Huffington Post: Seagrass Is A Vital Weapon Against Climate Change, But We’re Killing It. Seagrasses don’t get as much attention as coral reefs, but these “hidden forests” store carbon, keep the water clear and are a vital habitat for marine life.
Above: Seagrass beds and scarring in the Florida Keys off Islamorada. Credit: Ian Segebarth for HuffPost
BISCAYNE BAY, ISLAMADORA AND SARASOTA BAY, Florida — It’s winter in Miami. Many New Englanders come here to escape the snow, although none opt for snorkeling on this windy January morning. We pull off the side of the highway with specific instructions about where to find a particular species of seagrass from Laura Eldredge, manager of the Biscayne Bay Aquatic Preserves.
After slipping into wetsuits, we jump in a kayak and paddle into Tuttle Basin, which is lined by highways and high-rise buildings. More than 6 million people live here in the Miami metropolitan area, the most densely populated part of Florida.
We’re searching for a tiny patch of Johnson’s seagrass (Halophila johnsonii) in the shallow, tea-colored water. Despite Eldredge’s precise directions, we can’t find it. The leaves only grow to one inch long and boat traffic is stirring up the bay’s fine sediments. We can barely see our own hands under the surface — the turbid water makes it both difficult to snorkel and hard for the seagrass to photosynthesize and grow.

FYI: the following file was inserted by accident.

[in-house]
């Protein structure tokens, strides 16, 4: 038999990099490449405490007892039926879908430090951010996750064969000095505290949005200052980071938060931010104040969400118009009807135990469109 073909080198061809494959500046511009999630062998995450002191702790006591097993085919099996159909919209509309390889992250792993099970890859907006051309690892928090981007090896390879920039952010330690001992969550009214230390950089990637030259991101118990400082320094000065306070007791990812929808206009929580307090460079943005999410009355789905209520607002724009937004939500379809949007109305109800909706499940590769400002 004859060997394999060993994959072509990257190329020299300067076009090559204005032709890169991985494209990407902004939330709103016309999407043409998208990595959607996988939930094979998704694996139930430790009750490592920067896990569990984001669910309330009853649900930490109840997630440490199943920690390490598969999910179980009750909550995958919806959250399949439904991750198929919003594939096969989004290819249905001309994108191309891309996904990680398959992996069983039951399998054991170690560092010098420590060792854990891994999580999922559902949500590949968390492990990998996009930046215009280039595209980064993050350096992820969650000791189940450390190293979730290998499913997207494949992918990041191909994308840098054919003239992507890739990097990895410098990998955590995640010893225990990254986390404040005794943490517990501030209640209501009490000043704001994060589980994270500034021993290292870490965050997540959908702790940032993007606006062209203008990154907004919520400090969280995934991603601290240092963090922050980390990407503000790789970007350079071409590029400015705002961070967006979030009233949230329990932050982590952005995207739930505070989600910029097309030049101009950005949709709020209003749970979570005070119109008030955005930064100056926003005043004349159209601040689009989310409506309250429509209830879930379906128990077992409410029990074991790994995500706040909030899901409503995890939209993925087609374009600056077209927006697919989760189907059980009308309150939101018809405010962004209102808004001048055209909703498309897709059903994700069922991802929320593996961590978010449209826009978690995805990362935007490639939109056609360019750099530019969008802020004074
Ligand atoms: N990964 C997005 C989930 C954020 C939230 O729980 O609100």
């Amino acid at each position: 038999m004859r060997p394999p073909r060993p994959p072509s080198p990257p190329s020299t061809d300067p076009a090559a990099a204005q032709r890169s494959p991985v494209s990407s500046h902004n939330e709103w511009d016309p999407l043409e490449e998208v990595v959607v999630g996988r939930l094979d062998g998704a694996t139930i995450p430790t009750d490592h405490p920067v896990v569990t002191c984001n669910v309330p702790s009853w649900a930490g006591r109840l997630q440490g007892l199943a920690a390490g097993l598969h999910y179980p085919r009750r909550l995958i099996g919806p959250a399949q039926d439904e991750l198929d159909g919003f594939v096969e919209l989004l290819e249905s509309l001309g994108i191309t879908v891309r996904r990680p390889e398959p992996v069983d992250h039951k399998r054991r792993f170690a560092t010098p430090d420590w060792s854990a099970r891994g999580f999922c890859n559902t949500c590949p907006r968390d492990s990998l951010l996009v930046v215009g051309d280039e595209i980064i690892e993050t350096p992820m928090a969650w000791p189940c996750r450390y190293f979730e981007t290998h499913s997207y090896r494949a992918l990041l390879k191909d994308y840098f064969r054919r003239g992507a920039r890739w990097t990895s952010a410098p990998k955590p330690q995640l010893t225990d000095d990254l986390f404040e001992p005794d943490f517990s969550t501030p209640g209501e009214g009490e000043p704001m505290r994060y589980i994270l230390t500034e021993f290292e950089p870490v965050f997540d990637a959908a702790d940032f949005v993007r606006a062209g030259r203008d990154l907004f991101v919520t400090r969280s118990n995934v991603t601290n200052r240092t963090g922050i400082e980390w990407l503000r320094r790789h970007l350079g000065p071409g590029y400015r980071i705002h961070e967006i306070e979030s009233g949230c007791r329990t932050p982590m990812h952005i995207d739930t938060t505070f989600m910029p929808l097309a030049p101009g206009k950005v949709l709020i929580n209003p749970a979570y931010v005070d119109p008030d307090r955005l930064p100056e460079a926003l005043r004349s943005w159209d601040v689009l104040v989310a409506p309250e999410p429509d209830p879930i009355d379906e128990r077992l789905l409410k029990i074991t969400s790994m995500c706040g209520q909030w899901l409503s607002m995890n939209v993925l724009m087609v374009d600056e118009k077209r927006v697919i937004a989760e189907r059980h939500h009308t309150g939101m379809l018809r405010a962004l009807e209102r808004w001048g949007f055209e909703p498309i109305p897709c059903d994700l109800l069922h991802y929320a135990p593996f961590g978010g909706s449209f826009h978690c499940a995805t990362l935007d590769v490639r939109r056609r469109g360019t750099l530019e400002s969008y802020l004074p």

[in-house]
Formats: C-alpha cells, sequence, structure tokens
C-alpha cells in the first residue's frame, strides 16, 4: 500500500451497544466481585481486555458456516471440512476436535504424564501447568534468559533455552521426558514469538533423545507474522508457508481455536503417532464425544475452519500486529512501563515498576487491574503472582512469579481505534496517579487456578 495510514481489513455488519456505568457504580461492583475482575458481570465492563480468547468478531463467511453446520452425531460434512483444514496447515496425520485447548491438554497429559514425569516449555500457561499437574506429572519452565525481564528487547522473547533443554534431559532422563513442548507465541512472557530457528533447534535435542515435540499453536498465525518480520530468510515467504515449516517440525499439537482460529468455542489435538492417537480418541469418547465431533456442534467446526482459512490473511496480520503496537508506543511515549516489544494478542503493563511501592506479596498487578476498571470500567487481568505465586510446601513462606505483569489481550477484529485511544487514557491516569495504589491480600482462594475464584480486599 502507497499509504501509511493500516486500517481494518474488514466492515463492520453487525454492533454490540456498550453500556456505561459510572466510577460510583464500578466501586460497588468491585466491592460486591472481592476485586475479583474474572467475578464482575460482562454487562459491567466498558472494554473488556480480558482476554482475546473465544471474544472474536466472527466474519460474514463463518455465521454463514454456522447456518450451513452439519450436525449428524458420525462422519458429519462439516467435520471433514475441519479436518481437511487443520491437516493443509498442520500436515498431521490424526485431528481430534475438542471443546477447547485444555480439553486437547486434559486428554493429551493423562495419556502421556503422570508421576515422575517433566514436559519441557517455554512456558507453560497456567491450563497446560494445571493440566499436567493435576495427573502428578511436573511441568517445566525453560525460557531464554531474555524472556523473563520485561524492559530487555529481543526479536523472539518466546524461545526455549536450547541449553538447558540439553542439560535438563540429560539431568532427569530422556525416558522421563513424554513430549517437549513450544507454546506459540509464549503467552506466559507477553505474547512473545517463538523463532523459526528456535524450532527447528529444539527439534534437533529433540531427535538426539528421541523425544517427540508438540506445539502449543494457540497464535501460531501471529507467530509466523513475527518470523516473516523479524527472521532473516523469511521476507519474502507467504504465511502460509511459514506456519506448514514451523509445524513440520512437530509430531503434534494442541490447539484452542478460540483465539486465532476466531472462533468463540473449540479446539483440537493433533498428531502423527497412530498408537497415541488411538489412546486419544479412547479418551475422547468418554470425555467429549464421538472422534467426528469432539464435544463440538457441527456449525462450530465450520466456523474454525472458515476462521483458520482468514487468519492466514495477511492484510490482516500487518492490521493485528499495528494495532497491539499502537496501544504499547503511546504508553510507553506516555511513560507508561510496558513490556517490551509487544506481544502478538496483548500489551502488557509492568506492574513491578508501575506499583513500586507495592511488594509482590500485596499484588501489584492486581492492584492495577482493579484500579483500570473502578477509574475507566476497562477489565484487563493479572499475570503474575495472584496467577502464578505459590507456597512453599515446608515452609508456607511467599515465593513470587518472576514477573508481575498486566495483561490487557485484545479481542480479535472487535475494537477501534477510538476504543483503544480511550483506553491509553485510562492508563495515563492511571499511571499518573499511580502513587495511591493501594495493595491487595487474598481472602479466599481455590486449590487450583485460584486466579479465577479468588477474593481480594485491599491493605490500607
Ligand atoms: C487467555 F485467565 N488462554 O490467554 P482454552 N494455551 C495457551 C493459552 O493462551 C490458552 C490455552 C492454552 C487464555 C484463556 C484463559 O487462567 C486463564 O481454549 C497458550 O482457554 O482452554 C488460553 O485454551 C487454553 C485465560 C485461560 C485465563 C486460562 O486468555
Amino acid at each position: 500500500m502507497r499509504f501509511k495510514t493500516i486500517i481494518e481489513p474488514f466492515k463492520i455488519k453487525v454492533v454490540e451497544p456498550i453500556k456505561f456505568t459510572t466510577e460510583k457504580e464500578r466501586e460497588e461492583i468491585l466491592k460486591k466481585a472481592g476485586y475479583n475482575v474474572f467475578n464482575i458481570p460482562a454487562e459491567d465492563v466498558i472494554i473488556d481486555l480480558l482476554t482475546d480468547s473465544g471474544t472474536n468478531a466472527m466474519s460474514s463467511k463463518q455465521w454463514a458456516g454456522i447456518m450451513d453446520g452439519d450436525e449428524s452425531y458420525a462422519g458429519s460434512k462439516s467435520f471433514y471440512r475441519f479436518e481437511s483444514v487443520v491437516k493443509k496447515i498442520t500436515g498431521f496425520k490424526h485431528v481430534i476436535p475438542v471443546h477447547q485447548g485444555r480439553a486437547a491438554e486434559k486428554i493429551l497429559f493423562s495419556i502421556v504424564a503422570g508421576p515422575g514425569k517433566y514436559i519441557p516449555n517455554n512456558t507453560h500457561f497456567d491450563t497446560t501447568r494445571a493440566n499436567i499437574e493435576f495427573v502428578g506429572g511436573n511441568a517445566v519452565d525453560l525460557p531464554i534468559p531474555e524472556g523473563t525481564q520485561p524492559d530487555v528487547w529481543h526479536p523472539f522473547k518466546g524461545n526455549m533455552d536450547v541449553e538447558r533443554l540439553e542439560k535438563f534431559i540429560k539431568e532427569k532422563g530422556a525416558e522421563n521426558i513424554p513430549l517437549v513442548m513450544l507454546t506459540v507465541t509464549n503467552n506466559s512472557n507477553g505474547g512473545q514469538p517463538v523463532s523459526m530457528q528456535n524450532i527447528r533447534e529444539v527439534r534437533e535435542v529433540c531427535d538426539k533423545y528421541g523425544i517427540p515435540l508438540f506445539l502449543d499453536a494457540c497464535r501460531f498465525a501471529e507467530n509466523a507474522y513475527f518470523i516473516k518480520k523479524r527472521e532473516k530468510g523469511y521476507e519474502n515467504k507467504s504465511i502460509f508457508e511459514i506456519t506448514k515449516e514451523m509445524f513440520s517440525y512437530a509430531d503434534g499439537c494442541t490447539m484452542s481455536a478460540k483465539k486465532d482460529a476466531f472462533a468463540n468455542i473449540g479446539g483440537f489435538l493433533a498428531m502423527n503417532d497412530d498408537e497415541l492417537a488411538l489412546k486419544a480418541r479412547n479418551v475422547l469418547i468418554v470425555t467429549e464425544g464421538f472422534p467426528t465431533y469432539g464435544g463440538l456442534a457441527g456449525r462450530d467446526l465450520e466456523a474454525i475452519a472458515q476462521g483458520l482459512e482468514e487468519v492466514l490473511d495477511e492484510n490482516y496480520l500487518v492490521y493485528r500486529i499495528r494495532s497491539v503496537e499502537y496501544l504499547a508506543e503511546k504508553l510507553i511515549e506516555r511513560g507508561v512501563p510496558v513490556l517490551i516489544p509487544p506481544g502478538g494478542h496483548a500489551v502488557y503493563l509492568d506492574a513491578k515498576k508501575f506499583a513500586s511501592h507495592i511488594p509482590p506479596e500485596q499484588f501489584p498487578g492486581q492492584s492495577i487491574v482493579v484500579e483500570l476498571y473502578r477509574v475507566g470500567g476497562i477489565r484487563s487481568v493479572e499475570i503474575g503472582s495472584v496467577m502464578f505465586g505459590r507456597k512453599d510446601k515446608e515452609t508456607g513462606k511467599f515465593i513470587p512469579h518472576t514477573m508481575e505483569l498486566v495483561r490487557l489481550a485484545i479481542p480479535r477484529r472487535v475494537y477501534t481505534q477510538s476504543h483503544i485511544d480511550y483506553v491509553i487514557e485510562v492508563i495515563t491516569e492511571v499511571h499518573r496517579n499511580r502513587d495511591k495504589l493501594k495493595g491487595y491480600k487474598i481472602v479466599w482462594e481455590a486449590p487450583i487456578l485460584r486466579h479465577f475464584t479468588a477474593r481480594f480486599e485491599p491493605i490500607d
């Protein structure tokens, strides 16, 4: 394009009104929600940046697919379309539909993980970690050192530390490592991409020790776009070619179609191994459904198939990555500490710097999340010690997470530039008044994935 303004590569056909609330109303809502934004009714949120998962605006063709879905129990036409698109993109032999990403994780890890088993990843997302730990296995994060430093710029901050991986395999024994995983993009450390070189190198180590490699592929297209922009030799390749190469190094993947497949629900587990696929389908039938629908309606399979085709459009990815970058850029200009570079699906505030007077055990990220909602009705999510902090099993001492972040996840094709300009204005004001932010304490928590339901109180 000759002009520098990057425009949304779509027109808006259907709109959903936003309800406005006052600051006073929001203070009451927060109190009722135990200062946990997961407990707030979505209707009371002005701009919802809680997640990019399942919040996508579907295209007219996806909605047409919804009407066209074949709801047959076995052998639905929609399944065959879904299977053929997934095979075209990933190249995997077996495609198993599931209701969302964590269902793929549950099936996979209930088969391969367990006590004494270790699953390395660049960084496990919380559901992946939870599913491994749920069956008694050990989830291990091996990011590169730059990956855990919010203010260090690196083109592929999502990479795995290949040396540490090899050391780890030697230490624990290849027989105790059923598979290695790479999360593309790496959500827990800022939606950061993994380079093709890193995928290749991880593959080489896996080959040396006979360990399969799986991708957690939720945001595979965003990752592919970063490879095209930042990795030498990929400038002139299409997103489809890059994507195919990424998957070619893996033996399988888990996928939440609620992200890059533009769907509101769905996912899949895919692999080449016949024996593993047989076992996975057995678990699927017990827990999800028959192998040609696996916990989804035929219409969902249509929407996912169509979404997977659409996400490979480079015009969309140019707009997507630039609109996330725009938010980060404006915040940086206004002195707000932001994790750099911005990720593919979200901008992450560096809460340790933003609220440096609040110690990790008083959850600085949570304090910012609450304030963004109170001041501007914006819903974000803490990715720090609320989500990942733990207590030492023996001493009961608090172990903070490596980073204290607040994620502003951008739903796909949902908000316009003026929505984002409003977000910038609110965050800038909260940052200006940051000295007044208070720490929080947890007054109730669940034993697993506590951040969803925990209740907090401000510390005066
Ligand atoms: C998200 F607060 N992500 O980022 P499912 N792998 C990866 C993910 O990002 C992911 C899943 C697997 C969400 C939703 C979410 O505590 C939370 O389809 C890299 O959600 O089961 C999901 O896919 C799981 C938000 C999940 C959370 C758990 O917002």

This elusive, tiny marine plant is at risk, threatened by human activities such as dredging, scarring from boat propellers and pollution from coastal development. It is the first and only marine plant to be listed under the Endangered Species Act, where it’s classified as “threatened.” It may have the most limited distribution of any seagrass on Earth, found only in lagoons along 125 miles of Florida’s southeast coast.